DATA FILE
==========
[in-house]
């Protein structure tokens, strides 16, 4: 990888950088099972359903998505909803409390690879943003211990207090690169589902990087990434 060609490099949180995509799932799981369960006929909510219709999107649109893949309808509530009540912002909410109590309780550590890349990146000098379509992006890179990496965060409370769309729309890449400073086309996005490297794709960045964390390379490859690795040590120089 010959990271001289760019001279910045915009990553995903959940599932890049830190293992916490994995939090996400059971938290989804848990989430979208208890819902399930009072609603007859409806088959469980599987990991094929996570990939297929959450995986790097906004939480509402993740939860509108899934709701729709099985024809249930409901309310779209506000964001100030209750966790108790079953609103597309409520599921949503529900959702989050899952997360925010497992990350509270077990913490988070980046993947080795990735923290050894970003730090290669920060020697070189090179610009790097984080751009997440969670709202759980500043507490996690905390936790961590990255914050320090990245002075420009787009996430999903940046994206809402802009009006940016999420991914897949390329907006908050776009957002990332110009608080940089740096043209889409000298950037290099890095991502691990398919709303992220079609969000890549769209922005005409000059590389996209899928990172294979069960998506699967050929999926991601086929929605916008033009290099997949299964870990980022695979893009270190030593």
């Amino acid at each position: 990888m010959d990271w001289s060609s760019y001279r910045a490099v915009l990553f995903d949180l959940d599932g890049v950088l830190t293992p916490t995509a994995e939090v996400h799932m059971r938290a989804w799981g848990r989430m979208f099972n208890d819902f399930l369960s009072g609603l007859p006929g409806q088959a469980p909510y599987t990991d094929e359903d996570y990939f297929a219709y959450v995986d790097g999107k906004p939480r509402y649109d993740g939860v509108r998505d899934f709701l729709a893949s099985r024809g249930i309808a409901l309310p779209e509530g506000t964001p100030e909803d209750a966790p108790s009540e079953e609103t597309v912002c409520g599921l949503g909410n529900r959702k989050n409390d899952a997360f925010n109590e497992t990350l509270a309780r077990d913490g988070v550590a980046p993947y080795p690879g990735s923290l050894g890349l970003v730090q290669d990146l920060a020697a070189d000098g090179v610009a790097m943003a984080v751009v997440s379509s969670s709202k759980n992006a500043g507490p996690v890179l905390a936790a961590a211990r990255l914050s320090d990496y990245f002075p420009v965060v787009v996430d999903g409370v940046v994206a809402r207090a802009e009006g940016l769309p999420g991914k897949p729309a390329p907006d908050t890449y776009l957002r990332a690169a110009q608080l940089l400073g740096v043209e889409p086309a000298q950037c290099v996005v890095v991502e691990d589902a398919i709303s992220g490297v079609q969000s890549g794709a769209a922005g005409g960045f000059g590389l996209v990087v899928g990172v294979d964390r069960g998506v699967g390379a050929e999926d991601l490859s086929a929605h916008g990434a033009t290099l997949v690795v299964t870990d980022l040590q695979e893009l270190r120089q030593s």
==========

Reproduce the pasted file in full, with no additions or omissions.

[in-house]
């Protein structure tokens, strides 16, 4: 990888950088099972359903998505909803409390690879943003211990207090690169589902990087990434 060609490099949180995509799932799981369960006929909510219709999107649109893949309808509530009540912002909410109590309780550590890349990146000098379509992006890179990496965060409370769309729309890449400073086309996005490297794709960045964390390379490859690795040590120089 010959990271001289760019001279910045915009990553995903959940599932890049830190293992916490994995939090996400059971938290989804848990989430979208208890819902399930009072609603007859409806088959469980599987990991094929996570990939297929959450995986790097906004939480509402993740939860509108899934709701729709099985024809249930409901309310779209506000964001100030209750966790108790079953609103597309409520599921949503529900959702989050899952997360925010497992990350509270077990913490988070980046993947080795990735923290050894970003730090290669920060020697070189090179610009790097984080751009997440969670709202759980500043507490996690905390936790961590990255914050320090990245002075420009787009996430999903940046994206809402802009009006940016999420991914897949390329907006908050776009957002990332110009608080940089740096043209889409000298950037290099890095991502691990398919709303992220079609969000890549769209922005005409000059590389996209899928990172294979069960998506699967050929999926991601086929929605916008033009290099997949299964870990980022695979893009270190030593």
């Amino acid at each position: 990888m010959d990271w001289s060609s760019y001279r910045a490099v915009l990553f995903d949180l959940d599932g890049v950088l830190t293992p916490t995509a994995e939090v996400h799932m059971r938290a989804w799981g848990r989430m979208f099972n208890d819902f399930l369960s009072g609603l007859p006929g409806q088959a469980p909510y599987t990991d094929e359903d996570y990939f297929a219709y959450v995986d790097g999107k906004p939480r509402y649109d993740g939860v509108r998505d899934f709701l729709a893949s099985r024809g249930i309808a409901l309310p779209e509530g506000t964001p100030e909803d209750a966790p108790s009540e079953e609103t597309v912002c409520g599921l949503g909410n529900r959702k989050n409390d899952a997360f925010n109590e497992t990350l509270a309780r077990d913490g988070v550590a980046p993947y080795p690879g990735s923290l050894g890349l970003v730090q290669d990146l920060a020697a070189d000098g090179v610009a790097m943003a984080v751009v997440s379509s969670s709202k759980n992006a500043g507490p996690v890179l905390a936790a961590a211990r990255l914050s320090d990496y990245f002075p420009v965060v787009v996430d999903g409370v940046v994206a809402r207090a802009e009006g940016l769309p999420g991914k897949p729309a390329p907006d908050t890449y776009l957002r990332a690169a110009q608080l940089l400073g740096v043209e889409p086309a000298q950037c290099v996005v890095v991502e691990d589902a398919i709303s992220g490297v079609q969000s890549g794709a769209a922005g005409g960045f000059g590389l996209v990087v899928g990172v294979d964390r069960g998506v699967g390379a050929e999926d991601l490859s086929a929605h916008g990434a033009t290099l997949v690795v299964t870990d980022l040590q695979e893009l270190r120089q030593s």